This article is based on the assumption that every legal system attempts to regulate behaviour through a set of norms. In the first part, it is argued that norms constitute a specific kind of basis for practical reasoning, i. e. a universal, conditional reason. Accordingly, a norm-based reasoning has always subsumptive character. In this regard, I have tried to show that norm-based reasoning does not require that the set of valid legal norms be a finite set of non-malleable or excluding contents. Instead, it requires that valid legal norms be a delimited set of contents. To be precise, a set delimited by a further set of (including-excluding) criteria. In the second part, I have tried to show that taking into account the behavior that satisfies a norm we can distinguish between different kinds of norms. From this perspective, I have emphasized that there are norms which are completely satisfied by the addressee when she produces an external state of affaires. These norms can be satisfied even if their existence or content is not taken in consideration as a motivating reason for action. Besides, there are norms whose satisfaction requires from the addressee that she accepts the existence or the content of the norm as a reason. These norms require for their satisfaction a specific kind of reasoning but not a specific kind of external result. Every norm aims to be a justifying reason that allows the evaluation of a state of affaires, but the second kind of norms only has sense if interpreted as a kind of motivating reason for action as well.

El ideal de las acciones basadas en normas jurídicas

REDONDO NATELLA, MARIA CRISTINA
2009

Abstract

This article is based on the assumption that every legal system attempts to regulate behaviour through a set of norms. In the first part, it is argued that norms constitute a specific kind of basis for practical reasoning, i. e. a universal, conditional reason. Accordingly, a norm-based reasoning has always subsumptive character. In this regard, I have tried to show that norm-based reasoning does not require that the set of valid legal norms be a finite set of non-malleable or excluding contents. Instead, it requires that valid legal norms be a delimited set of contents. To be precise, a set delimited by a further set of (including-excluding) criteria. In the second part, I have tried to show that taking into account the behavior that satisfies a norm we can distinguish between different kinds of norms. From this perspective, I have emphasized that there are norms which are completely satisfied by the addressee when she produces an external state of affaires. These norms can be satisfied even if their existence or content is not taken in consideration as a motivating reason for action. Besides, there are norms whose satisfaction requires from the addressee that she accepts the existence or the content of the norm as a reason. These norms require for their satisfaction a specific kind of reasoning but not a specific kind of external result. Every norm aims to be a justifying reason that allows the evaluation of a state of affaires, but the second kind of norms only has sense if interpreted as a kind of motivating reason for action as well.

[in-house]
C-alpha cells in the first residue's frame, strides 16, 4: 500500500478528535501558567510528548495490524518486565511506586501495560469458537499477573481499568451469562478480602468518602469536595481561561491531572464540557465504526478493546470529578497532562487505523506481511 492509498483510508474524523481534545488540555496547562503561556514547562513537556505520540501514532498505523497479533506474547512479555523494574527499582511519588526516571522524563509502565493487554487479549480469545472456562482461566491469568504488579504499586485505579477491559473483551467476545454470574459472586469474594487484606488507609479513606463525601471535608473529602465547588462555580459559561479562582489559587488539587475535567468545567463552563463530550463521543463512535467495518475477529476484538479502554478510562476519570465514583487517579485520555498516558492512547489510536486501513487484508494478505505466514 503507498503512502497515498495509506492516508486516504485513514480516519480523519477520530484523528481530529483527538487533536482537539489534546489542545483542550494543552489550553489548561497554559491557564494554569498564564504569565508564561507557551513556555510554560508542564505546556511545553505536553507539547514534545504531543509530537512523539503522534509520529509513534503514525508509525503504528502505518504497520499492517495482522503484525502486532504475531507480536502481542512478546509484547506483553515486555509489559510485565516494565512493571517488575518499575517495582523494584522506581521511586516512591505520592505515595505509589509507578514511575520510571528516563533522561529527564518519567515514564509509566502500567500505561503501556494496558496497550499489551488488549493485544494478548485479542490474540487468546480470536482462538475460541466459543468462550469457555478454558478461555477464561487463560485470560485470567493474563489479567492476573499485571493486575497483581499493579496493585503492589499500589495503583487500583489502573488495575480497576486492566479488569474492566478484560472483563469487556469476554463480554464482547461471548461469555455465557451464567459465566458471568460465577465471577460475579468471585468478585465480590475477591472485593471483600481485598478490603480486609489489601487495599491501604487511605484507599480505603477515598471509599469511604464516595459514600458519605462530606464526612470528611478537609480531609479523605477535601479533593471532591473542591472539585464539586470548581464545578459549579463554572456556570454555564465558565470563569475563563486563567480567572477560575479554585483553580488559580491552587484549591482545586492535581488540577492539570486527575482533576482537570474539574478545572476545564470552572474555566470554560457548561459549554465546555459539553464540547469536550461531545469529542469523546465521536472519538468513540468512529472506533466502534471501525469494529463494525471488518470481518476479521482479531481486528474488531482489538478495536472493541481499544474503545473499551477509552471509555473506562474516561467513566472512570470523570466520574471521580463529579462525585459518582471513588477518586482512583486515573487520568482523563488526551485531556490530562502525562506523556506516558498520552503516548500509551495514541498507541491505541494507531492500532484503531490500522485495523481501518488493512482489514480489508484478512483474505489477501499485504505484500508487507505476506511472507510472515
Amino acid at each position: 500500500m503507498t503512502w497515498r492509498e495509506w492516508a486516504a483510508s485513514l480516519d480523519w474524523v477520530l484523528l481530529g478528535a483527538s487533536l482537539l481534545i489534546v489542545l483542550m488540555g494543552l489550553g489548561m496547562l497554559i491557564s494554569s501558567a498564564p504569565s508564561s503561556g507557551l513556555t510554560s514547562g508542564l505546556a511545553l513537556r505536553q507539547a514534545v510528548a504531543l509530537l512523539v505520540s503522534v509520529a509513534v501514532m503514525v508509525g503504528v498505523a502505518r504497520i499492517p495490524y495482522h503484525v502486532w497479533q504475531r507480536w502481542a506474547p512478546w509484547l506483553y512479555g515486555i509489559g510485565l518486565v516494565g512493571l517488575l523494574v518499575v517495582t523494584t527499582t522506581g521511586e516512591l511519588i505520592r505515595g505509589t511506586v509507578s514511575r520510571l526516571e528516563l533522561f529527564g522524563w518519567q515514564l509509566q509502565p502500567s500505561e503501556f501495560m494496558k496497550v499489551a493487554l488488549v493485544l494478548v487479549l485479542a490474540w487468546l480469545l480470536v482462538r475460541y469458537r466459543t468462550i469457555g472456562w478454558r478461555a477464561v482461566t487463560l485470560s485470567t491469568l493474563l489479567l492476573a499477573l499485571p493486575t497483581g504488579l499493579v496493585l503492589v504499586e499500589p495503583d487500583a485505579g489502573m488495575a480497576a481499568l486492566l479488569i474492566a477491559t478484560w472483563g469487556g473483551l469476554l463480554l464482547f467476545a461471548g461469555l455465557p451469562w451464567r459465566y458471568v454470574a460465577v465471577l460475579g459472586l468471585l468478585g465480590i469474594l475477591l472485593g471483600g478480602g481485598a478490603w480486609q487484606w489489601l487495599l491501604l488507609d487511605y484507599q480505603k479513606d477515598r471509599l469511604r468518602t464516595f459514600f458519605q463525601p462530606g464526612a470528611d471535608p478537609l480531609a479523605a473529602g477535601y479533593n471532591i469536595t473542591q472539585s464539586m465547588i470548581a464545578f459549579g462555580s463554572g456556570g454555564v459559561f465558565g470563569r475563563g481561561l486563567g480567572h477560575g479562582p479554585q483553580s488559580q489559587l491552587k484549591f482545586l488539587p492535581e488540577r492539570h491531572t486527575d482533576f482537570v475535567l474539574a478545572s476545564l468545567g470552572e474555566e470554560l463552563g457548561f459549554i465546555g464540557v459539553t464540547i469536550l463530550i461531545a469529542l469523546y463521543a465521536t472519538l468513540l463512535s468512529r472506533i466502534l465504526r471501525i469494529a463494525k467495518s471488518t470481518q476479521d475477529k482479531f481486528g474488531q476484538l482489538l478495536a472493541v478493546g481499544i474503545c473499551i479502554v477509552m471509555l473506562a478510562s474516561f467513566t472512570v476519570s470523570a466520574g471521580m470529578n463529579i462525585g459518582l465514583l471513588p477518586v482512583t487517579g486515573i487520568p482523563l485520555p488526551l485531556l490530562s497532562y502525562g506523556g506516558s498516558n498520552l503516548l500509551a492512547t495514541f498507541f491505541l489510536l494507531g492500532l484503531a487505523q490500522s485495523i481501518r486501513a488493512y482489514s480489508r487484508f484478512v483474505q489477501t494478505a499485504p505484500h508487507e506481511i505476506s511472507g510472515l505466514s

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Utilizza questo identificativo per citare o creare un link a questo documento: http://hdl.handle.net/11567/227683
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